Embrace the Framework

October 17th, 2019 Code , Frameworks
Photo by Dayne Topkin on Unsplash
Photo by Dayne Topkin on Unsplash

Frameworks are among the most important tools we developers have and yet they are often taken for granted. The way I see it is a framework has two primary benefits: 1) saving individual developers time by providing predefined solutions to common problems and 2) allowing teams to work more efficiently by giving them a common model for coding standards, file organization, design language and more. However, these benefits quickly break down when framework conventions are broken or ignored, intentionally or otherwise.

Picture the following: You find out that you'll be taking over a project built by another person or team. It's mentioned that the project is built on a framework you're somewhat familiar with. Immediately you start to develop a mental map of the project. You can picture the file structure and know some of the framework tooling probably in use. Depending on your level of familiarity with the framework you may even be able to picture some of the lower level details like the routes, interfaces, classes and/or methods implemented.

Now fast forward to reality. You gain access to the code base and start poking around. You quickly notice that nothing is as you had imagined. The application isn't following most framework conventions and those that it does are poorly implemented at best. The provided tooling is either not used or, more than likely, entirely broken. You even notice one or more features were developed using third-party tools or from scratch when the framework provides the same functionality out of the box. And let's not even get started on the database design... 😭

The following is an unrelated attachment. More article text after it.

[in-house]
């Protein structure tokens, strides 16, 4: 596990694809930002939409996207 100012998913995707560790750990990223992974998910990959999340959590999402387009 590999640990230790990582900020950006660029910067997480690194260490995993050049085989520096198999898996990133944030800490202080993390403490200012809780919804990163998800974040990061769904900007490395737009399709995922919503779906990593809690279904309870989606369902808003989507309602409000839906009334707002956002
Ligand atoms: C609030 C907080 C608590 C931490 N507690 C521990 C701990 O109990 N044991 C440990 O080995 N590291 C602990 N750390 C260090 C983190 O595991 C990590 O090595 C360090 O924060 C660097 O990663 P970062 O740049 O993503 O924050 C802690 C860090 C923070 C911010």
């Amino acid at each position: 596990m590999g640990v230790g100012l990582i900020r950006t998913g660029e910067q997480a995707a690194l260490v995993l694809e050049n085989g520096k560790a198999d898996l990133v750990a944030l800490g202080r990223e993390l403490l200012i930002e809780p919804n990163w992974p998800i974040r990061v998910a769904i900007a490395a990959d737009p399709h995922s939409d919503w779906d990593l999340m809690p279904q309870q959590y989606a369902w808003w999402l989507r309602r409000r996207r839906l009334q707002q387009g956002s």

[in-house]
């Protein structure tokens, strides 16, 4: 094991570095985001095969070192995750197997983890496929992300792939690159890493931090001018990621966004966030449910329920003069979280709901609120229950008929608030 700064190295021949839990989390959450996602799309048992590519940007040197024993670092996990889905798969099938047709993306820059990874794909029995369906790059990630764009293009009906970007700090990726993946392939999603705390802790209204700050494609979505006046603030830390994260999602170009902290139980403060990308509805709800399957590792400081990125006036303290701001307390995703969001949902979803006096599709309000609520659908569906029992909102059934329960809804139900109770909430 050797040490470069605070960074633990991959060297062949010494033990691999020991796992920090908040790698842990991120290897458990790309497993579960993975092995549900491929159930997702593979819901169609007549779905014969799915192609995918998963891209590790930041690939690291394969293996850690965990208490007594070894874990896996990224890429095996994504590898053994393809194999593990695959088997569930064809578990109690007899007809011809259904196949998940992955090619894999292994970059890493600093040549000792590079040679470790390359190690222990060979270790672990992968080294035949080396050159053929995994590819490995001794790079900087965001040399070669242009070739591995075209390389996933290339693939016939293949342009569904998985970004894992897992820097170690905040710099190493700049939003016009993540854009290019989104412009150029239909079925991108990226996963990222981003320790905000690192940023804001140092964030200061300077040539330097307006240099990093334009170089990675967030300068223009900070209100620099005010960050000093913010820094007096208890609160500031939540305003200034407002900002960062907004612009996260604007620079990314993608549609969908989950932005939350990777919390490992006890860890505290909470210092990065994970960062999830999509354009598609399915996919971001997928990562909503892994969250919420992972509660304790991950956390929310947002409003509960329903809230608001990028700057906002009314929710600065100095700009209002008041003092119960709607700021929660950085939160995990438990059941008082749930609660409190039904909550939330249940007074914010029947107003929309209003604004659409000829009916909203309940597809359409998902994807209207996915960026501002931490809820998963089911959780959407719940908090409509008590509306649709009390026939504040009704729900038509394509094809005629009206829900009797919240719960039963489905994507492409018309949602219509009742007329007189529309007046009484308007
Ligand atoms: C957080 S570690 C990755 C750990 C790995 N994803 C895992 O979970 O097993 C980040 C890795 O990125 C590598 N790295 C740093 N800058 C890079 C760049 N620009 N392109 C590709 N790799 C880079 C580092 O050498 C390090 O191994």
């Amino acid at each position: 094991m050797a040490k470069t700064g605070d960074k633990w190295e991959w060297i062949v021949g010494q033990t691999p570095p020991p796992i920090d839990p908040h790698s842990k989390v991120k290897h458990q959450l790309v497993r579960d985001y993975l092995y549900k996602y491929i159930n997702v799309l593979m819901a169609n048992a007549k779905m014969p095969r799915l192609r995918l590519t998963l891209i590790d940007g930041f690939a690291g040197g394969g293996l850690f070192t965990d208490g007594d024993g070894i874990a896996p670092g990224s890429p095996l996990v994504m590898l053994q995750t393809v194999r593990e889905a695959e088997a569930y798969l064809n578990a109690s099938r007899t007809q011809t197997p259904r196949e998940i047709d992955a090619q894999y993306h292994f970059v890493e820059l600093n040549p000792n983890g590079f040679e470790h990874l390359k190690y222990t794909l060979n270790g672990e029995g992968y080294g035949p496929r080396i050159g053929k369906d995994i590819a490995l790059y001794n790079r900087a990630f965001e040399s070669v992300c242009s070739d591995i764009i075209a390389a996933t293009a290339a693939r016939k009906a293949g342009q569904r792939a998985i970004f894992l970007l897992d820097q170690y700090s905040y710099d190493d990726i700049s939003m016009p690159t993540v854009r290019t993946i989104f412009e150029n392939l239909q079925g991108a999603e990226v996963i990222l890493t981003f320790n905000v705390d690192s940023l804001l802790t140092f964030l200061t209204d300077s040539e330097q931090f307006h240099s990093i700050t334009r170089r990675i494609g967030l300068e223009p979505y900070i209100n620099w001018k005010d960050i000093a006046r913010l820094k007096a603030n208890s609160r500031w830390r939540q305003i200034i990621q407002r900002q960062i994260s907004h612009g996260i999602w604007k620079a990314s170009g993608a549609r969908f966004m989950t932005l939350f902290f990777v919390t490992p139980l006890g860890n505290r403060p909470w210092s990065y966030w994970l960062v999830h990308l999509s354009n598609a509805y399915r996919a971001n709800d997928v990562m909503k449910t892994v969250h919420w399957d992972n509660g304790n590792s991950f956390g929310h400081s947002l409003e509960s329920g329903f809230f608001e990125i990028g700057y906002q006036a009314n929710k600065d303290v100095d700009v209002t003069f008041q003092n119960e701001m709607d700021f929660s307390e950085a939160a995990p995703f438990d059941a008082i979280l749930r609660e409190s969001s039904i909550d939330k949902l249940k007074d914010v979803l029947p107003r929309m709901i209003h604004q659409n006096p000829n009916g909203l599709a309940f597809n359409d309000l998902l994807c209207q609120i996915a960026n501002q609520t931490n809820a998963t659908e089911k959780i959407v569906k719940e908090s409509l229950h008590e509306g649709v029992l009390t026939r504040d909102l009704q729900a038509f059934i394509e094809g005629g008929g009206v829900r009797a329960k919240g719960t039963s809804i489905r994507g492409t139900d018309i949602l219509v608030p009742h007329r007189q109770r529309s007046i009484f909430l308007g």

Unfortunately we've all probably run into this at some point or another. I've personally seen this on most major applications I've inherited late in their development lifetime. This is why I believe we should all take the time to develop a close relationship with the frameworks we use and embrace them more completely. I would even argue that we should be spending more time learning to use our frameworks to solve our problems then trying to solve the problems on their own.

From now on, when you find yourself asking "How can I/we solve this problem?" instead try asking "How can the framework solve this problem for us?" then take the time to do exactly that. Read the docs, engage with the community, experiment a little and only implement your own solution after understanding WHY the framework couldn't solve your problem. The more you (and your team) understand and embrace your framework, whether it be Laravel, React, Rails or {{ insert next big framework here }}, the more efficient you will become.

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